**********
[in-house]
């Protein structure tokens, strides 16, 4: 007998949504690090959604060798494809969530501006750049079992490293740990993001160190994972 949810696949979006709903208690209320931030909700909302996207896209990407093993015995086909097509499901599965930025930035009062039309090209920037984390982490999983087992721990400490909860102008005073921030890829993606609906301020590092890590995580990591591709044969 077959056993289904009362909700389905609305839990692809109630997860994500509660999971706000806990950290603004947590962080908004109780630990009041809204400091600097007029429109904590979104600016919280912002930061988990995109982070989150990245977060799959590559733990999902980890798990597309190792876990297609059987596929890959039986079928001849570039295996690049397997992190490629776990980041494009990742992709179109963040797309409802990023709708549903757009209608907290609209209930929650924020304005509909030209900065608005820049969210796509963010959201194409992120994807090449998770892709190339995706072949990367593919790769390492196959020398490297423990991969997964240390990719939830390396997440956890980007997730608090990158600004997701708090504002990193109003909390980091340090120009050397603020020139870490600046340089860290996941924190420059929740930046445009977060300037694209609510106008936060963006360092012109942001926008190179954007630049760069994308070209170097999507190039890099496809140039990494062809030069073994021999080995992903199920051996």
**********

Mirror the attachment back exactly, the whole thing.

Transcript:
[in-house]
């Protein structure tokens, strides 16, 4: 007998949504690090959604060798494809969530501006750049079992490293740990993001160190994972 949810696949979006709903208690209320931030909700909302996207896209990407093993015995086909097509499901599965930025930035009062039309090209920037984390982490999983087992721990400490909860102008005073921030890829993606609906301020590092890590995580990591591709044969 077959056993289904009362909700389905609305839990692809109630997860994500509660999971706000806990950290603004947590962080908004109780630990009041809204400091600097007029429109904590979104600016919280912002930061988990995109982070989150990245977060799959590559733990999902980890798990597309190792876990297609059987596929890959039986079928001849570039295996690049397997992190490629776990980041494009990742992709179109963040797309409802990023709708549903757009209608907290609209209930929650924020304005509909030209900065608005820049969210796509963010959201194409992120994807090449998770892709190339995706072949990367593919790769390492196959020398490297423990991969997964240390990719939830390396997440956890980007997730608090990158600004997701708090504002990193109003909390980091340090120009050397603020020139870490600046340089860290996941924190420059929740930046445009977060300037694209609510106008936060963006360092012109942001926008190179954007630049760069994308070209170097999507190039890099496809140039990494062809030069073994021999080995992903199920051996």